Raising Hell in the Land of Enchantment
By Sam Adams
Now in its fourth season, the critically acclaimed “Breaking Bad” is about as much a cultural signifier of New Mexico—and Albuquerque in particular—as green chile and sunshine. But sunny the show's theme and direction are not.
Bryan Cranston, creator Vince Gilligan and cast members weighed in on the show’s theme, locality and the role of politics in the film industry.
Sony Pictures Television / Ben Leuner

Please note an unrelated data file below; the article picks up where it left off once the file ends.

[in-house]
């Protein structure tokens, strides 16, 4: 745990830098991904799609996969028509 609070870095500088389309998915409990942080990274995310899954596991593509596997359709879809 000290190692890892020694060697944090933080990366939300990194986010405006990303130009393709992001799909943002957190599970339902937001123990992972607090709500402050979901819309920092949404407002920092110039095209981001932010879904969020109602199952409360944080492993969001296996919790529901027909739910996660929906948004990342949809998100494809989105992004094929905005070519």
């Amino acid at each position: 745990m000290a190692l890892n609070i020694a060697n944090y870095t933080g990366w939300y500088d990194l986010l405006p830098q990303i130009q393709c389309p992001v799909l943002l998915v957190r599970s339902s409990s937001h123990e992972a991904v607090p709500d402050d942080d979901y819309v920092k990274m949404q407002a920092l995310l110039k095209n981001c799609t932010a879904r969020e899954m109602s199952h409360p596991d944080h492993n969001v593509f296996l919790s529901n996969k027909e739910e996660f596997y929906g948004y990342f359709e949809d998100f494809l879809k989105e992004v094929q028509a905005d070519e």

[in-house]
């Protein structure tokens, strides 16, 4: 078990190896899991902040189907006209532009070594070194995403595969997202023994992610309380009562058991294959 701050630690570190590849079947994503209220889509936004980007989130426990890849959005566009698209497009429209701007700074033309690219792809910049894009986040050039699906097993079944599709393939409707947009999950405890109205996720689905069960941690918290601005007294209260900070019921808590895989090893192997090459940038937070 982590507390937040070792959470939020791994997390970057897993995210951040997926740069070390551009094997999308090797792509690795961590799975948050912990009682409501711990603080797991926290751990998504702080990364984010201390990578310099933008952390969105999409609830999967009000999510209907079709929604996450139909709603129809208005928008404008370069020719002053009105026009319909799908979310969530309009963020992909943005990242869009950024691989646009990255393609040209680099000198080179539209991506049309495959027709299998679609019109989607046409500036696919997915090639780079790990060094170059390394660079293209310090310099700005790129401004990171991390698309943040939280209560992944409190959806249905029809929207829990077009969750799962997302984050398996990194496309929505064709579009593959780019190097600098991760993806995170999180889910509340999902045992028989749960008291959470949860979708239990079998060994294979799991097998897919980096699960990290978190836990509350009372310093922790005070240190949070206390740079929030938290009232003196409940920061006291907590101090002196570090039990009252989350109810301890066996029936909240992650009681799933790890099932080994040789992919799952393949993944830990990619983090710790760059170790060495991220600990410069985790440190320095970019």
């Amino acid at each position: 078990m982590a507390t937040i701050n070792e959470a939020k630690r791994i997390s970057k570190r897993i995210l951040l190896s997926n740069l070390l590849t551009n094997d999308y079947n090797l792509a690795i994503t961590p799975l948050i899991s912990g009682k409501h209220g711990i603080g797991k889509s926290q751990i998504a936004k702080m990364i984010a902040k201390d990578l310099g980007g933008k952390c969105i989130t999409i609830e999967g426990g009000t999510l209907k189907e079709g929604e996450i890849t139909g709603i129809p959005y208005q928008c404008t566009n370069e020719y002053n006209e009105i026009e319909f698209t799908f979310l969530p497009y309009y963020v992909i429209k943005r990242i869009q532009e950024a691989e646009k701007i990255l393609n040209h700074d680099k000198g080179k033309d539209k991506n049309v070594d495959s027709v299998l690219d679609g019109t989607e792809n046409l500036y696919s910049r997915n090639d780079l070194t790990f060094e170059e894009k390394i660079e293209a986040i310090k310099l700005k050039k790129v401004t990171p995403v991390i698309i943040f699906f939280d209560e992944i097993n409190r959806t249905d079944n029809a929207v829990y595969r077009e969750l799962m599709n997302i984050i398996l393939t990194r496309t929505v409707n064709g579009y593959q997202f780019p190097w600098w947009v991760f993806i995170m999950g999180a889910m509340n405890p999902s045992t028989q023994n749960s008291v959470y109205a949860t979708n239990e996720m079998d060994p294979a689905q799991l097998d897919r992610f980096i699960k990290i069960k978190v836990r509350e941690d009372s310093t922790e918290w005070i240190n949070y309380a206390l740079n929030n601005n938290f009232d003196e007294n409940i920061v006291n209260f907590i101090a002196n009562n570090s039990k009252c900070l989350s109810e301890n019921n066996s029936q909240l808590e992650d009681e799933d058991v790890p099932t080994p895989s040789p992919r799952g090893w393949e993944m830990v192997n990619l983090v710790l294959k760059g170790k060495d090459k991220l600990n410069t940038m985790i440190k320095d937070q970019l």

The Colorful Mr. White
Bryan Cranston on seeing red, going black and being a chameleon
By Sam Adams
He's won three consecutive Emmys for his leading role on AMC's "Breaking Bad." Watching him alternate between the feeble, stomped-upon character of Walter White and a meth kingpin persona known as “Heisenberg,” the dramatic range that brought Bryan Cranston such acclaim is clear. “Breaking Bad” creator Vince Gilligan calls him the greatest talent he’s ever worked with—“an actor who comes along every hundred years or so.”
The Alibi spoke with Cranston about Albuquerque, getting inside the mind of Walter White and why Michael Jordan should step aside.
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